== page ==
Opinion » The Rant

Knowing Jack: A Dog Worth Saving


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This time last year, I was driving home from seeing my parents in Laurel, Mississippi. I'd been talking to my dad about my grandparents' dogs. Other than Cuz — who had her own platinum dog-tag with a diamond in it — they were usually named Cindy. I think there were three generations of Cindys. Granddaddy chose this name for reasons unknown to me but kept it because he'd always get at least one dog to come when he called. The Cindys I knew were black Labs. They were hunting dogs who were, despite what my grandparents might have said about my father and aunt, the real children of the house. Dad told me the first Cindy wasn't actually a Lab. She was, he said, part dog. The other part was undetermined, but most likely dust mop.

About the time I got to Grenada, I got a series of texts from my husband. He and my stepson had taken possession of what he called "the dirtiest poodle in Memphis." He was filthy, tiny, scared, but friendly. He'd been wandering around their office near I-240 on Getwell. He had no microchip and no tag.

  • Jack

My husband asked if I could take him by a vet the next day to get him checked out. It was at that point I realized we were getting a poodle.

He was, like Cindy the First, more mop than dog. He was so furry we couldn't even tell if he'd been neutered. His tail was festooned with dreadlocks, and if we'd taken out all the mats, he'd have been hairless. But he danced. He spun in circles, tap danced on his hind legs, and his ears moved with every sound. We were certain the vet would say there was no saving him. We figured he was only held together by knots and dirt. He was just over seven pounds, mostly poodle with some unidentified terrier somewhere in his past. It turned out he had hookworms, but other than that he was healthy.

Within a couple of days, many sessions with the scissors, and the realization he was housetrained, he became Colonel Jackson Humphrey Hoover Dog.

Jack is now almost 11 pounds, belly-up about 20 hours of the day, and loves nothing so much as spending the weekend at Shelby Farms sniffing butts and playing in mud.

He gets underestimated. He's small enough to straddle the line between teacup and miniature poodle. When my husband walks him, people tend to assume "the wife" makes him walk her dog. They ask about his Napoleon complex. For the record, Jack doesn't think he's a big dog. He just doesn't know he's not. He has a bit of a fetish for German shepherds. Maybe he recognizes his own Bavarian ancestry in them. Maybe it's just easier to sniff taller butts.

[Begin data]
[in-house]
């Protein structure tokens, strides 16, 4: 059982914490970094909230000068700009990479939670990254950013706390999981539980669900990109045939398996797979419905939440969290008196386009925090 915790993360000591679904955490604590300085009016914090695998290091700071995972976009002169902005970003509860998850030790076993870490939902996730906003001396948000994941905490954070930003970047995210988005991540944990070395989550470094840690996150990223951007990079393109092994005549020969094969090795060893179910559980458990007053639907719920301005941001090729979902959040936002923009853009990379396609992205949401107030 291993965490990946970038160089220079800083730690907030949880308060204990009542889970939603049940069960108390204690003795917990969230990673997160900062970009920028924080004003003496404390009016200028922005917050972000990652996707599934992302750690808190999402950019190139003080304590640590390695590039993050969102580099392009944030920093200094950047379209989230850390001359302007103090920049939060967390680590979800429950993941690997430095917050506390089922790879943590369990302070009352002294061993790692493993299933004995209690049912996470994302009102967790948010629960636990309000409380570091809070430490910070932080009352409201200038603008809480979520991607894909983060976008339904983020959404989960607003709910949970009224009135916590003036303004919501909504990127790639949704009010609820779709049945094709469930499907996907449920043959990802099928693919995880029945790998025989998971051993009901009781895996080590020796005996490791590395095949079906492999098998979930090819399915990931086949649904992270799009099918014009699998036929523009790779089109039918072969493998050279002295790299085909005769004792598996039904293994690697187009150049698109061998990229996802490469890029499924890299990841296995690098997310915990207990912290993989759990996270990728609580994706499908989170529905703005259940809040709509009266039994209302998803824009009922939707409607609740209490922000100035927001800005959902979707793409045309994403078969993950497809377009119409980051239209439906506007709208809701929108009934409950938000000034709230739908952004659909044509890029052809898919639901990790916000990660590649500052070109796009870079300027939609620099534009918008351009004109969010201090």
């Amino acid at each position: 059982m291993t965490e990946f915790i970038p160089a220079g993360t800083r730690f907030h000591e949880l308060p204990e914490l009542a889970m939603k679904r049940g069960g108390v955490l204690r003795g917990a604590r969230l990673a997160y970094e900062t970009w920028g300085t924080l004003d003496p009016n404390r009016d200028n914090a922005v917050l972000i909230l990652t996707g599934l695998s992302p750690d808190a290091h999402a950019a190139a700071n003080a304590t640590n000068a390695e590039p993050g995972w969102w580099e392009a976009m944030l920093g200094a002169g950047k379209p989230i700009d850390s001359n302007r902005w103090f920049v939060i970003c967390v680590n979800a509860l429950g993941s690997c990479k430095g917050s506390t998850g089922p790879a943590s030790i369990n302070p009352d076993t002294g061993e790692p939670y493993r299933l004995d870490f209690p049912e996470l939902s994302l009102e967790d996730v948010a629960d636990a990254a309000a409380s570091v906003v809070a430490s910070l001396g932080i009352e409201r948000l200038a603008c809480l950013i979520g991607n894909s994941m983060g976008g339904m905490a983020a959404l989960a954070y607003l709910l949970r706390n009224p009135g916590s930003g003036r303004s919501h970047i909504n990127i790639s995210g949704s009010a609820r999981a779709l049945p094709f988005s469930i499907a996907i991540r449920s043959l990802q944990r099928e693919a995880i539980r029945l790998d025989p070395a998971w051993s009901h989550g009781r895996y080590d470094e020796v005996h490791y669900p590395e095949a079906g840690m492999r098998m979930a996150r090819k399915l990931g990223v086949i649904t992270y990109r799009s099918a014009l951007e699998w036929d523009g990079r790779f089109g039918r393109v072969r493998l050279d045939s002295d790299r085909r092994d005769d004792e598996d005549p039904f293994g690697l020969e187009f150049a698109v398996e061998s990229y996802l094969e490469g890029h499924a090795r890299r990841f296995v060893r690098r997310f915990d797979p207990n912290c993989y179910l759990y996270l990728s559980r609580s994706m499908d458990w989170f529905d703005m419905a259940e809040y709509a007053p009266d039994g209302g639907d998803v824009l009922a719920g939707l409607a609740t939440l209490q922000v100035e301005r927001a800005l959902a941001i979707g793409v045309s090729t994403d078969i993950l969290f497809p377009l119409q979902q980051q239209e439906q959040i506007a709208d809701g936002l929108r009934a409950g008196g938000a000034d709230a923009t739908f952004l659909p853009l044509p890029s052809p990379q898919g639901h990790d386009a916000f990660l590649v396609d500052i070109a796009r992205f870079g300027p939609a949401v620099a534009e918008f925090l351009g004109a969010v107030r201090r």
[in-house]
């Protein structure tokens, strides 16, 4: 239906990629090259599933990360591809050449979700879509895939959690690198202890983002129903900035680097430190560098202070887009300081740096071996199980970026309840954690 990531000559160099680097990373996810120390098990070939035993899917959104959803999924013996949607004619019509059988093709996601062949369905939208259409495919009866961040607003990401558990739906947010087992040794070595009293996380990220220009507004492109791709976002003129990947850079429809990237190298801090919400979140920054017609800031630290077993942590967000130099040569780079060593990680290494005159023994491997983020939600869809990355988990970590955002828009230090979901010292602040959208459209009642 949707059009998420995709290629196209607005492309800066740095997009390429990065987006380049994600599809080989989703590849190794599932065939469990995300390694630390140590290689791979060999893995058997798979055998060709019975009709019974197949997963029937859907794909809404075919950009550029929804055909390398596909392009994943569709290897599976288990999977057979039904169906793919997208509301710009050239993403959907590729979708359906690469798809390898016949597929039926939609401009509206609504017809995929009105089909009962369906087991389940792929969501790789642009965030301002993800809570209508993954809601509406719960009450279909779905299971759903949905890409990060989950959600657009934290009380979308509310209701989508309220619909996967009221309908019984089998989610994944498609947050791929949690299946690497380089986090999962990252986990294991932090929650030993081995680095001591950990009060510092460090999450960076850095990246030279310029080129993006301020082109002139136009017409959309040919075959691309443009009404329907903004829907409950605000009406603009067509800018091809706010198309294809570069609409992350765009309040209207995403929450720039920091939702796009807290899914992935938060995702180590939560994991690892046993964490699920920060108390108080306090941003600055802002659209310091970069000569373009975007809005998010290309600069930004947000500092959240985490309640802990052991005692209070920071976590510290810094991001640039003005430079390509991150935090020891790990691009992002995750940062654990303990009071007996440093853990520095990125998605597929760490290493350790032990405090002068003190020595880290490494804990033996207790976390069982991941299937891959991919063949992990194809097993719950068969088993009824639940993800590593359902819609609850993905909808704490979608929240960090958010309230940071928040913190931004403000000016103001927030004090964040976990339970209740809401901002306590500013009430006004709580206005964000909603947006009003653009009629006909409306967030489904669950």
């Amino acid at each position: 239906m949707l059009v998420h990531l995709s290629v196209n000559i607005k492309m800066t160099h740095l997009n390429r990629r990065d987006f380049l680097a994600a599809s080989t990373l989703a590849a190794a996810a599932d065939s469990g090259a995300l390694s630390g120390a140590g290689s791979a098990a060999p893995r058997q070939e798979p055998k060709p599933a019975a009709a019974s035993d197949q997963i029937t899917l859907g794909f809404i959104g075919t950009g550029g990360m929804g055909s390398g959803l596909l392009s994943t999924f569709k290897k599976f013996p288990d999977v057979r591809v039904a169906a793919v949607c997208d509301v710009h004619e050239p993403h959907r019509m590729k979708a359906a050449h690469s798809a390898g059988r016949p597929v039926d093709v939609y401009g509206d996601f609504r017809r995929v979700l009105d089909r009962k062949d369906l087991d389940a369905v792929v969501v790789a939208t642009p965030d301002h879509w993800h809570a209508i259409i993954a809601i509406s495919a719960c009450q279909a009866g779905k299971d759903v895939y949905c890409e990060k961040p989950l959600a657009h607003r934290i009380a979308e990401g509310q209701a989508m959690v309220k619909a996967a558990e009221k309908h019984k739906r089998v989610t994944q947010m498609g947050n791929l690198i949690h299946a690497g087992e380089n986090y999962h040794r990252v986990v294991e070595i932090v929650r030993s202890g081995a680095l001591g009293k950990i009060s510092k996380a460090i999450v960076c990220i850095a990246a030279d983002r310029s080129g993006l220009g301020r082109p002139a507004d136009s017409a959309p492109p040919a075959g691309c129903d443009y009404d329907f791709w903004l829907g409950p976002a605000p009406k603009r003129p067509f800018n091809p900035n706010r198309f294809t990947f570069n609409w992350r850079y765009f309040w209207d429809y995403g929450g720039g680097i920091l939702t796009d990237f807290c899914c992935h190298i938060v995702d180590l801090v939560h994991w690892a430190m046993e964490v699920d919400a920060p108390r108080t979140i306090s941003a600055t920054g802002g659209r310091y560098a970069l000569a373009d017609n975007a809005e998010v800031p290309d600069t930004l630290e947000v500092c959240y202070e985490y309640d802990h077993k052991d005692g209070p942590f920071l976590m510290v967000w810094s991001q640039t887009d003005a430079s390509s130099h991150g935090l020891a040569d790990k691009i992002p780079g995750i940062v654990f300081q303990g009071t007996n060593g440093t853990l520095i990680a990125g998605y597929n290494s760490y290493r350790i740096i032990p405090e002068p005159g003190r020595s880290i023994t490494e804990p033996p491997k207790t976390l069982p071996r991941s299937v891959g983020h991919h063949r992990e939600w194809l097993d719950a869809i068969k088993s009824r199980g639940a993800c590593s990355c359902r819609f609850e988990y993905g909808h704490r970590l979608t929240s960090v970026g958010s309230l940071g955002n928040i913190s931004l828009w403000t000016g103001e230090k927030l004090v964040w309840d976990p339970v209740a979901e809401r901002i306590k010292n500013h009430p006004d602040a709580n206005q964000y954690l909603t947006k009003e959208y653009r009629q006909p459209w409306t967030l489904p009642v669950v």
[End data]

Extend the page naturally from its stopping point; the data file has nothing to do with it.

He grumbles. A lot. I like to think Jack is a very gruntled dog. He rarely seems disgruntled, anyway. Well, except when he doesn't get any of our steak. Then he's very disgruntled.

It's taken a commitment on our part for Jack to become a part of the family. He hasn't been cheap, and if he gets off his routine, he could do horrible things to a rug. We talked about his finances — medical bills, food, housing. Our hearts told us to keep him because he was cute and novel and his antics make a great Twitter feed. But he isn't human. He can't hold a job, so he mooches off us. He can't open doors or not chase squirrels. It would have been easy to take him in without committing to his well-being. He'd have ended up back on Getwell if he made it that far. He's a perpetual toddler in a lot of ways. He doesn't speak the language, doesn't have a nickel to his name, always goes nude, and has been known to eat deer poop.

I read once that Dalmatians have a high rate of abandonment. They're high on both novelty and maintenance, and lots of times people don't really understand what they're getting into. People just want something different. They get tired of spaniels and labs. They want a little something with some zing. They don't think about having to calm them down during thunderstorms or constantly taking them to the vet for urinary tract infections. We're all guilty of wanting the cute little puppy but not thinking about what happens when we get it home and it eats the sofa. We blame the dog, not the fact we don't want to take responsibility for it.

That's to say, I don't want Jack guarding my smokehouse. I really don't trust him around bacon. I don't ask him to do things he's incapable of. Just because he can fetch a ball doesn't mean he can play centerfield for the Cubs.

Susan Wilson also writes for yeahandanotherthing.com and likethedew.com.

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